The Occupy movement in London had its camp in the square outside St. Paul’s Cathedral, a location that was already occupied by “rough sleepers”, the current British term for what in North Armerica are called “street people”. A new one-person play, Protest Song, by Tim Price, imagines the interaction between one rough sleeper, Danny, and the young idealists who are inventing a new mode of human interaction on the fly.
The play was produced by the National Theatre in The Shed, a large red cube squatting in the forecourt of the National Theatre complex. It is a temporary structure replacing the wonderful, quirky little Cottesloe, which is currently being reconfigured into something to be called The Dorfman Theatre. The Shed is a marvel of prefabrication, steel platforms and walkways surrounding a central playing area, with chain-link fencing held together by plastic tie-line. There’s an anything-goes feel to it that seems appropriate to the play.
Danny, played with vigour by Rhys Ifans, starts off pan-handling the audience. He’s also collecting phone numbers to store on a mobile phone, to prove to a well-meaning social worker that he is rehabilitating himself. Once that is over with, he starts the story of the Occupy camp, how his initial resentment and disdain is gradually overcome, how he find his voice speaking over the “human microphone”, how he learns that “the politics” matters to him too. In time, however, his street-schooled behaviour clashes with the middle-class values of his new friends, and he is expelled. At the end, he curses the Occupy movement for ruining his life “because you gave me hope”.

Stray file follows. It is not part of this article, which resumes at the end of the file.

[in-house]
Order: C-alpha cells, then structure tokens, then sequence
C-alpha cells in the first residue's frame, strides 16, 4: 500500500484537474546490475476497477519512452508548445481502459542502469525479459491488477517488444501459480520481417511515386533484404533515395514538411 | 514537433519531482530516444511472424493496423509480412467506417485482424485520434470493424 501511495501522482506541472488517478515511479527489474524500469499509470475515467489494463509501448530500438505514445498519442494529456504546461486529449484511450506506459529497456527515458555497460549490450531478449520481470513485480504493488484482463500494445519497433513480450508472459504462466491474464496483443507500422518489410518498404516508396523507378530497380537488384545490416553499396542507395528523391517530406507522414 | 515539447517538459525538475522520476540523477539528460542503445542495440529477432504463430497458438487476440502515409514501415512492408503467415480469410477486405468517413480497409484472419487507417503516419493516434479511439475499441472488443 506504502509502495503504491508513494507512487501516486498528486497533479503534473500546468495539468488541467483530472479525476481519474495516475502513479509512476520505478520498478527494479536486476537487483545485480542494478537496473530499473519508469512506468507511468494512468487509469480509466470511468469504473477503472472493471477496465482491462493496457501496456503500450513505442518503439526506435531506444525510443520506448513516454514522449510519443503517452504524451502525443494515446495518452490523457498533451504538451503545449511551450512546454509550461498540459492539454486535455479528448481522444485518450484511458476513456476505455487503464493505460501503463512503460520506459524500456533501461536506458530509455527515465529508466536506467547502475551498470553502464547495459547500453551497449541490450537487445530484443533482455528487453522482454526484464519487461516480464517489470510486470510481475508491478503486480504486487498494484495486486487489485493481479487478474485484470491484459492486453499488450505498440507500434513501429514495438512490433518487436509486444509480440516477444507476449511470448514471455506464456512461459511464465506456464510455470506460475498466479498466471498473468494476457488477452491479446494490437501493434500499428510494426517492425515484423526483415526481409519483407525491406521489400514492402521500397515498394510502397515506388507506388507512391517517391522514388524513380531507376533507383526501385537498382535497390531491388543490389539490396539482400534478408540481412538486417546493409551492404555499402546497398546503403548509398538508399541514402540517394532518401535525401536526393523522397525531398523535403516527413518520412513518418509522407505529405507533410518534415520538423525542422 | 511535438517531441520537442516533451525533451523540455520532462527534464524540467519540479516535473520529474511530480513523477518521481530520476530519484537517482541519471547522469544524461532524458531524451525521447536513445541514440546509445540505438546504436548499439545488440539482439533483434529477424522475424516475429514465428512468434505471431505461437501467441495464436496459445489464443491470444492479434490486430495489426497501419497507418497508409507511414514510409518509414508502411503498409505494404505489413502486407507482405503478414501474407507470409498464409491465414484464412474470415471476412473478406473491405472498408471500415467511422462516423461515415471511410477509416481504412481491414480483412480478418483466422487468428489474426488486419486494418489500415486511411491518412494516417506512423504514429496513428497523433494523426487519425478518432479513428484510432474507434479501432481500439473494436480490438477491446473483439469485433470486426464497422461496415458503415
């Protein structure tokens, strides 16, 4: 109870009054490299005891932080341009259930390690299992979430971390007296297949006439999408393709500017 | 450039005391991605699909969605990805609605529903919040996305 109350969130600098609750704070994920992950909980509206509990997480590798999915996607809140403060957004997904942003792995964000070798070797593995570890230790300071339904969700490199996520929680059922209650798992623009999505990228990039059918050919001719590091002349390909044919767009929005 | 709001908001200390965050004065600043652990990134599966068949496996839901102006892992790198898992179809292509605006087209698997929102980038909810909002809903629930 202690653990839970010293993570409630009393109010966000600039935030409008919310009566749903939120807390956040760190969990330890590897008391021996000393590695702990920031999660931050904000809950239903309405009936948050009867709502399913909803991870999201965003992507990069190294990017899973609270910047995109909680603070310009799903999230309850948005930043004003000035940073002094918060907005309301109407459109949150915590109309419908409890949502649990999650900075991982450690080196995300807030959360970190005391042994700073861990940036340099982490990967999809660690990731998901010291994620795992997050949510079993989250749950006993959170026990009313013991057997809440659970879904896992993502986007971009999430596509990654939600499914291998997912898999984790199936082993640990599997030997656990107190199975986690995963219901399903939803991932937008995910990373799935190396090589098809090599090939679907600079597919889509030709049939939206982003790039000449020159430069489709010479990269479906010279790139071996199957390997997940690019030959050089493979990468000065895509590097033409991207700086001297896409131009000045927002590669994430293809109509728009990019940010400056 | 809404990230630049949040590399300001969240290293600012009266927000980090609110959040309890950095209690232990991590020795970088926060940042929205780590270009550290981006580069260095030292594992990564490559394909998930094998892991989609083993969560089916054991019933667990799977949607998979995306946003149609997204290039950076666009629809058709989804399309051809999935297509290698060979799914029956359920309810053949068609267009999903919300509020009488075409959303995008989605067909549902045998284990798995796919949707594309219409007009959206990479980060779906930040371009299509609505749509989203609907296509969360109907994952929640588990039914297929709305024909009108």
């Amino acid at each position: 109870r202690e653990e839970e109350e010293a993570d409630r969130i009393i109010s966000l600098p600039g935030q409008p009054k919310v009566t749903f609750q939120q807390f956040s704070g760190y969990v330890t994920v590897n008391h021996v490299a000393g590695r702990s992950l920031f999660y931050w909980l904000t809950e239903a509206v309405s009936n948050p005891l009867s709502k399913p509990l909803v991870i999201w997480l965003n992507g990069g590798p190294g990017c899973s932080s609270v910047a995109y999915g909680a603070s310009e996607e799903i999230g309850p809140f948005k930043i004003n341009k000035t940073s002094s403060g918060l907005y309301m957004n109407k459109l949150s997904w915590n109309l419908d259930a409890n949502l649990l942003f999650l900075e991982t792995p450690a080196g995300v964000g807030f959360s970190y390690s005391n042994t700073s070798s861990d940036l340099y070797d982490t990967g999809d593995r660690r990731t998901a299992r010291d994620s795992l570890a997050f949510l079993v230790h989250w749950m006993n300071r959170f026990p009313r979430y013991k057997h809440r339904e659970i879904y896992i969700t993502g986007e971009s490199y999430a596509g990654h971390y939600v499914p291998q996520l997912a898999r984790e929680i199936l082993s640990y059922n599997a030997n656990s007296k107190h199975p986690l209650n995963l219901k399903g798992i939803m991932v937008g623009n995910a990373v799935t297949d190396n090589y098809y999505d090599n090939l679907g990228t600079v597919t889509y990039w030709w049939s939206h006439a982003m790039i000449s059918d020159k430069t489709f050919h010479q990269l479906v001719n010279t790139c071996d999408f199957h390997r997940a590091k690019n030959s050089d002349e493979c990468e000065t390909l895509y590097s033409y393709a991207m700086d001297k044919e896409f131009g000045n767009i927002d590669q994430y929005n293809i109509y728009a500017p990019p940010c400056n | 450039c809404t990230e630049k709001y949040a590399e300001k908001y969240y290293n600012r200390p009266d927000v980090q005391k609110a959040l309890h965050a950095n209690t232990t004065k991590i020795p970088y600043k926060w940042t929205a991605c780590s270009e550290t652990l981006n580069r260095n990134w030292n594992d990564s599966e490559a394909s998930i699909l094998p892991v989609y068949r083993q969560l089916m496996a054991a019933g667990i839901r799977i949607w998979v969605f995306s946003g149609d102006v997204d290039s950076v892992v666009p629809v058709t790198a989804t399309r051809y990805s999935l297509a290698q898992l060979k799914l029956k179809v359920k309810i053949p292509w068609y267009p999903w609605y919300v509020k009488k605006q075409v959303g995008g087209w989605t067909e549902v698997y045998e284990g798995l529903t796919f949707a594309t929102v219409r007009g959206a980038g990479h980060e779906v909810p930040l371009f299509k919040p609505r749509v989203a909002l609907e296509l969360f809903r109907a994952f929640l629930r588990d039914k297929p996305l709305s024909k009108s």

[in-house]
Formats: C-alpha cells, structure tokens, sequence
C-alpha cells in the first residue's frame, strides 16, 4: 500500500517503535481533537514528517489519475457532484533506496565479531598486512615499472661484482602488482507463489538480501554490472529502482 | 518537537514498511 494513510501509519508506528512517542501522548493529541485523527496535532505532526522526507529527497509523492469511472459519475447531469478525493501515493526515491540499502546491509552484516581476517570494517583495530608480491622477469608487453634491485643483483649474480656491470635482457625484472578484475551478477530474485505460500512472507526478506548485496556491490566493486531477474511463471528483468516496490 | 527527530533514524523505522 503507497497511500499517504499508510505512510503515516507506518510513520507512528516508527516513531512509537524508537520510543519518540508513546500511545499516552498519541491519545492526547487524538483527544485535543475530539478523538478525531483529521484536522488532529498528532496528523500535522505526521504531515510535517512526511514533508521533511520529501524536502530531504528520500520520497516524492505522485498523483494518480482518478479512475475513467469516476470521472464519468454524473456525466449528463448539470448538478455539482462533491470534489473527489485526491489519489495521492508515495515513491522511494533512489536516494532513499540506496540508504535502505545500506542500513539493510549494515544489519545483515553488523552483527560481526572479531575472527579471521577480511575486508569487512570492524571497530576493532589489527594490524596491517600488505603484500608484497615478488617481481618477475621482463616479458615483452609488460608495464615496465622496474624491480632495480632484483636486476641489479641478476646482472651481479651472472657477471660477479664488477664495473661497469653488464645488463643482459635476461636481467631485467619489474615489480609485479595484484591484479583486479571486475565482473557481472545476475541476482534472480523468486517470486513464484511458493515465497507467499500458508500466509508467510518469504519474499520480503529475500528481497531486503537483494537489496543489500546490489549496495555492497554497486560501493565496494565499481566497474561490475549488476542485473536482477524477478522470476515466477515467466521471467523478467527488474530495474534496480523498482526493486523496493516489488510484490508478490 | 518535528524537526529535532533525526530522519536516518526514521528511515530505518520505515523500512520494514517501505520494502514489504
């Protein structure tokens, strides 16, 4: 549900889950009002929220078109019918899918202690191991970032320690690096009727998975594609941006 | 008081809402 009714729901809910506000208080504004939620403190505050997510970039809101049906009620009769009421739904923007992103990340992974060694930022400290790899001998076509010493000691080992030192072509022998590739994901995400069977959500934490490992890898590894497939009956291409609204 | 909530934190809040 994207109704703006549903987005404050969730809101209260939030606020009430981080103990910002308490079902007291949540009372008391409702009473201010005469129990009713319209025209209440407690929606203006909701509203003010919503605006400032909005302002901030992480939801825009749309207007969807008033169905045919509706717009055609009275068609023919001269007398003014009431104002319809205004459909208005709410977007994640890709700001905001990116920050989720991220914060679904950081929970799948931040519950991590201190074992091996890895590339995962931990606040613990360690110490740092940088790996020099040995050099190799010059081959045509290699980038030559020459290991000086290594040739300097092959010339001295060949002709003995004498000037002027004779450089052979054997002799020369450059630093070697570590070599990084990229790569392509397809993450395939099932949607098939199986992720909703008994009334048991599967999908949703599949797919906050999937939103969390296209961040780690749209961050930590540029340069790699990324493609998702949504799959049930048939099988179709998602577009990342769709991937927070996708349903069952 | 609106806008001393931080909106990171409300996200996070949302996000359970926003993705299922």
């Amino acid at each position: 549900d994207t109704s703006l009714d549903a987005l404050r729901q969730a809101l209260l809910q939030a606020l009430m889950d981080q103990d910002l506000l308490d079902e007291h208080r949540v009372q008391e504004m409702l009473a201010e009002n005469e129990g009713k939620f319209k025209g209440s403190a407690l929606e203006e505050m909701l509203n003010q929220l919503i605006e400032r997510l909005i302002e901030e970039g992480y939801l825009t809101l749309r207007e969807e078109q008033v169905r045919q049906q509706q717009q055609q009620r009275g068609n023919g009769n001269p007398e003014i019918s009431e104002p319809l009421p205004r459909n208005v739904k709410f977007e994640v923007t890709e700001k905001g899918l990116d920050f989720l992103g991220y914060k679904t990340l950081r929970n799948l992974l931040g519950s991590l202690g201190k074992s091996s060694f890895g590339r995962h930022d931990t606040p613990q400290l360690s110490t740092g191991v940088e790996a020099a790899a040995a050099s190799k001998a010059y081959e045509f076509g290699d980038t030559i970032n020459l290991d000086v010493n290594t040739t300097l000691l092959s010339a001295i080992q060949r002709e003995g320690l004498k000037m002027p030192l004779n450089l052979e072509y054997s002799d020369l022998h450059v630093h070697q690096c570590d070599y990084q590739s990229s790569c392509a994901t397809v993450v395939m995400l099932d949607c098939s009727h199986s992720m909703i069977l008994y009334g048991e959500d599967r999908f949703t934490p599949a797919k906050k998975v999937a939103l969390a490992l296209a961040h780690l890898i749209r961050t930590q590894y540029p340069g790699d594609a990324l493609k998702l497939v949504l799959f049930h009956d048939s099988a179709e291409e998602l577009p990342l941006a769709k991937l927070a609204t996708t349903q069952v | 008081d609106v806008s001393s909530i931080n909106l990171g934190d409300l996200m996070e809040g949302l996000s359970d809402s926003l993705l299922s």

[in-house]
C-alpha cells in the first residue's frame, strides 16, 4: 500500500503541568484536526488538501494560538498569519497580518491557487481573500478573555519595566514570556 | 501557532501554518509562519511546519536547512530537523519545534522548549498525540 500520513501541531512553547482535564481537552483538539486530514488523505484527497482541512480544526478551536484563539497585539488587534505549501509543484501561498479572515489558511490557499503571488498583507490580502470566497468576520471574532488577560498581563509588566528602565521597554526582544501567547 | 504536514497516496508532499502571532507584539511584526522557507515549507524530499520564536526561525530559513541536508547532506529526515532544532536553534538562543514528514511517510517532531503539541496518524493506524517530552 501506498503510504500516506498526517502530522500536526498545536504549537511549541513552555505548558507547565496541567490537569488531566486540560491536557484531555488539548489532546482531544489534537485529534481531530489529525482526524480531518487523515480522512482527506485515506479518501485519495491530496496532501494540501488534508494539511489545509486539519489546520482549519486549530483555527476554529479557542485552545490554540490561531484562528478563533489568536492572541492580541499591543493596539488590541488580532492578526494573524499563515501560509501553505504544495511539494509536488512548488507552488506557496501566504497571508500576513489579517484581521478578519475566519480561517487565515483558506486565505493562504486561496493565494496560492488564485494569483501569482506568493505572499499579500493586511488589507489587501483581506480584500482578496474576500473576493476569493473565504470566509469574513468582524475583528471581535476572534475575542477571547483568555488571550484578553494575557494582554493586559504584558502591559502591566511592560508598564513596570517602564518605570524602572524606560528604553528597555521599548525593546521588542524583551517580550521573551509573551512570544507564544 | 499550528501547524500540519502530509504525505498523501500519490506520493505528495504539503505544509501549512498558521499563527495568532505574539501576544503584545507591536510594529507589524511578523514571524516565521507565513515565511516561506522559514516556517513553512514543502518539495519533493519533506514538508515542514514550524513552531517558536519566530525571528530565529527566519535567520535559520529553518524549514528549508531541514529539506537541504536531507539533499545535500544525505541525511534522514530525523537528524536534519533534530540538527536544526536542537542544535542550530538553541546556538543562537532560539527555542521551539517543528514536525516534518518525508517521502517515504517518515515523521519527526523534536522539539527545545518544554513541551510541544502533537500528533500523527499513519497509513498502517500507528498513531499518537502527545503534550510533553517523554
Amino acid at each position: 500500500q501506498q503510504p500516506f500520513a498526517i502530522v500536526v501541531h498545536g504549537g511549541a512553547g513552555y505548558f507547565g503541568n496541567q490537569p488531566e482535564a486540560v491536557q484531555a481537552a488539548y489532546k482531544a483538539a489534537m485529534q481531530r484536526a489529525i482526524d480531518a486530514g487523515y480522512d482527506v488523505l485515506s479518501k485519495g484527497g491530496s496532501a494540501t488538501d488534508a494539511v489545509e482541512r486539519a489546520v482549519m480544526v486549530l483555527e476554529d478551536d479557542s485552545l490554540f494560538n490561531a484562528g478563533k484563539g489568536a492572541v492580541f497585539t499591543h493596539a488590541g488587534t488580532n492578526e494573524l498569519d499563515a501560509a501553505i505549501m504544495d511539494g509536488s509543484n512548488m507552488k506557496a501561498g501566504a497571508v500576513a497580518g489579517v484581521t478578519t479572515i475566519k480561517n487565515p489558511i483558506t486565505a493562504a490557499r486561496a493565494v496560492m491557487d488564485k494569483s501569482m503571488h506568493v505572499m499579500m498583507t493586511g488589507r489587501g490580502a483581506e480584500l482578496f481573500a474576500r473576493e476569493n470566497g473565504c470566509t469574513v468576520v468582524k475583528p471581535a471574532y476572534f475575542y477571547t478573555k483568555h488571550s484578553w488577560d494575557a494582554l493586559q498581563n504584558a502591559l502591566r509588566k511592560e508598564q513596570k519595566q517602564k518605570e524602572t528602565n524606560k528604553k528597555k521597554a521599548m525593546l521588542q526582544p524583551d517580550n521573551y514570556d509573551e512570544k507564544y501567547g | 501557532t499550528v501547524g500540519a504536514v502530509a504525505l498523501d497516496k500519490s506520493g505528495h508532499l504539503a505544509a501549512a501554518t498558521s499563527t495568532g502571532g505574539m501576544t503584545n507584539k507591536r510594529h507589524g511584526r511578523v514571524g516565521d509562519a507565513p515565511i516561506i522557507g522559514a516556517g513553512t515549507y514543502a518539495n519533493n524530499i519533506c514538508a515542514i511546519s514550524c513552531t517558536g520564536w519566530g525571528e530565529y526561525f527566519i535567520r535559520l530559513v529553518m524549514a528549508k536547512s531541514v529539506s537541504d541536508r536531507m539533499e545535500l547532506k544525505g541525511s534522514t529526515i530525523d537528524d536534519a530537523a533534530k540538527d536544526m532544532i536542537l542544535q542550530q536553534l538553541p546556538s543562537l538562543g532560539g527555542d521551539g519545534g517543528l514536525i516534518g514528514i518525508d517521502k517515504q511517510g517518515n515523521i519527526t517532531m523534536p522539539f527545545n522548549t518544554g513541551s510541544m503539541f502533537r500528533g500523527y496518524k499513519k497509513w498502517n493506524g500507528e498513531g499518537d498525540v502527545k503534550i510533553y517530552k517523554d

This was a powerful evening at the theatre, and it is a fine thing that The National would tackle the subject of the Occupy movement, and treat it sympathetically. Still though . . .
The issues, and the commitment of the participants in the Occupation, are distanced by the playwright’s choice of Danny as the observer. The protest is an exotic event, involving strange lovable people ,that rises up around him and disappears, leaving the world as it was. Danny rails against the unfairness of having his equilibrium disturbed by an illusion. We are left with an impression of naive middle-class idealistic youngsters having a bit of fun before the real world knocks some sense into them. What was happening outside St. Paul’s was something more difficult, more dangerous and more vital that Danny understands, or the play delivers. I missed that.